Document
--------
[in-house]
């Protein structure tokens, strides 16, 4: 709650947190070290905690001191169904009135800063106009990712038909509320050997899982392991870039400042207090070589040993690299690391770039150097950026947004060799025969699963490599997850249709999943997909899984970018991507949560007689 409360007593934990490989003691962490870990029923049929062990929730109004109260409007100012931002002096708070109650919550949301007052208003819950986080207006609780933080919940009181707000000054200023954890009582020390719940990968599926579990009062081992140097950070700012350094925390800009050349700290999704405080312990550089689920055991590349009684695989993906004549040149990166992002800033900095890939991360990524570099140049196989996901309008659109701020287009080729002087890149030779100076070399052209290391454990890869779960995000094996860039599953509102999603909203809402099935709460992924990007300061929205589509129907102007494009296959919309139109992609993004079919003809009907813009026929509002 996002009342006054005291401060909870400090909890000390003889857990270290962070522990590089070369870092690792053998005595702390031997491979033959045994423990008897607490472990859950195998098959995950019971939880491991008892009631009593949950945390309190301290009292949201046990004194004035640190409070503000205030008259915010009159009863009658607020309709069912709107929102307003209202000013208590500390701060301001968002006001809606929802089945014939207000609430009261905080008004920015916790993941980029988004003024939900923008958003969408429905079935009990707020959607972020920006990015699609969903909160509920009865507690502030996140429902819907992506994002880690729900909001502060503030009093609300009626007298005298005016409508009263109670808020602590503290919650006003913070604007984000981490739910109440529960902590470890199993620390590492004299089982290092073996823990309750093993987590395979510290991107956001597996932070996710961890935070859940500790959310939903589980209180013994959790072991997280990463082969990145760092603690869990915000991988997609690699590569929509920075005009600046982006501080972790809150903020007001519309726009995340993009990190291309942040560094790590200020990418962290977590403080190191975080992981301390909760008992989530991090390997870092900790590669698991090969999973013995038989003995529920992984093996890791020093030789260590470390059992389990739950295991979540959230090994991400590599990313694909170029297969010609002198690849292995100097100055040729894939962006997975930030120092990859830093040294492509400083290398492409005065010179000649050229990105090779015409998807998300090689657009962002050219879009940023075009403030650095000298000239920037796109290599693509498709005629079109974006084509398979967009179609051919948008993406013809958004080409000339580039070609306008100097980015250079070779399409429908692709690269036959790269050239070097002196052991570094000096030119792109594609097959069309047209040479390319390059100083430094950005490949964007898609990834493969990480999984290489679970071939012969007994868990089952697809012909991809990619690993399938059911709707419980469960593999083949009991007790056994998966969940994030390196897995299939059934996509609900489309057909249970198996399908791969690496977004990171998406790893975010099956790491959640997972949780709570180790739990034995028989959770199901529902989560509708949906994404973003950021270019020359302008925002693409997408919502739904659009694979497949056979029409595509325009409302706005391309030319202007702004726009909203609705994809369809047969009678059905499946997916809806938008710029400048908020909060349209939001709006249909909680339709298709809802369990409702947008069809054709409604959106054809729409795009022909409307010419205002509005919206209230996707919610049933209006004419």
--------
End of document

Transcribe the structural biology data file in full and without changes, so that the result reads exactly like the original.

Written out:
[in-house]
């Protein structure tokens, strides 16, 4: 709650947190070290905690001191169904009135800063106009990712038909509320050997899982392991870039400042207090070589040993690299690391770039150097950026947004060799025969699963490599997850249709999943997909899984970018991507949560007689 409360007593934990490989003691962490870990029923049929062990929730109004109260409007100012931002002096708070109650919550949301007052208003819950986080207006609780933080919940009181707000000054200023954890009582020390719940990968599926579990009062081992140097950070700012350094925390800009050349700290999704405080312990550089689920055991590349009684695989993906004549040149990166992002800033900095890939991360990524570099140049196989996901309008659109701020287009080729002087890149030779100076070399052209290391454990890869779960995000094996860039599953509102999603909203809402099935709460992924990007300061929205589509129907102007494009296959919309139109992609993004079919003809009907813009026929509002 996002009342006054005291401060909870400090909890000390003889857990270290962070522990590089070369870092690792053998005595702390031997491979033959045994423990008897607490472990859950195998098959995950019971939880491991008892009631009593949950945390309190301290009292949201046990004194004035640190409070503000205030008259915010009159009863009658607020309709069912709107929102307003209202000013208590500390701060301001968002006001809606929802089945014939207000609430009261905080008004920015916790993941980029988004003024939900923008958003969408429905079935009990707020959607972020920006990015699609969903909160509920009865507690502030996140429902819907992506994002880690729900909001502060503030009093609300009626007298005298005016409508009263109670808020602590503290919650006003913070604007984000981490739910109440529960902590470890199993620390590492004299089982290092073996823990309750093993987590395979510290991107956001597996932070996710961890935070859940500790959310939903589980209180013994959790072991997280990463082969990145760092603690869990915000991988997609690699590569929509920075005009600046982006501080972790809150903020007001519309726009995340993009990190291309942040560094790590200020990418962290977590403080190191975080992981301390909760008992989530991090390997870092900790590669698991090969999973013995038989003995529920992984093996890791020093030789260590470390059992389990739950295991979540959230090994991400590599990313694909170029297969010609002198690849292995100097100055040729894939962006997975930030120092990859830093040294492509400083290398492409005065010179000649050229990105090779015409998807998300090689657009962002050219879009940023075009403030650095000298000239920037796109290599693509498709005629079109974006084509398979967009179609051919948008993406013809958004080409000339580039070609306008100097980015250079070779399409429908692709690269036959790269050239070097002196052991570094000096030119792109594609097959069309047209040479390319390059100083430094950005490949964007898609990834493969990480999984290489679970071939012969007994868990089952697809012909991809990619690993399938059911709707419980469960593999083949009991007790056994998966969940994030390196897995299939059934996509609900489309057909249970198996399908791969690496977004990171998406790893975010099956790491959640997972949780709570180790739990034995028989959770199901529902989560509708949906994404973003950021270019020359302008925002693409997408919502739904659009694979497949056979029409595509325009409302706005391309030319202007702004726009909203609705994809369809047969009678059905499946997916809806938008710029400048908020909060349209939001709006249909909680339709298709809802369990409702947008069809054709409604959106054809729409795009022909409307010419205002509005919206209230996707919610049933209006004419």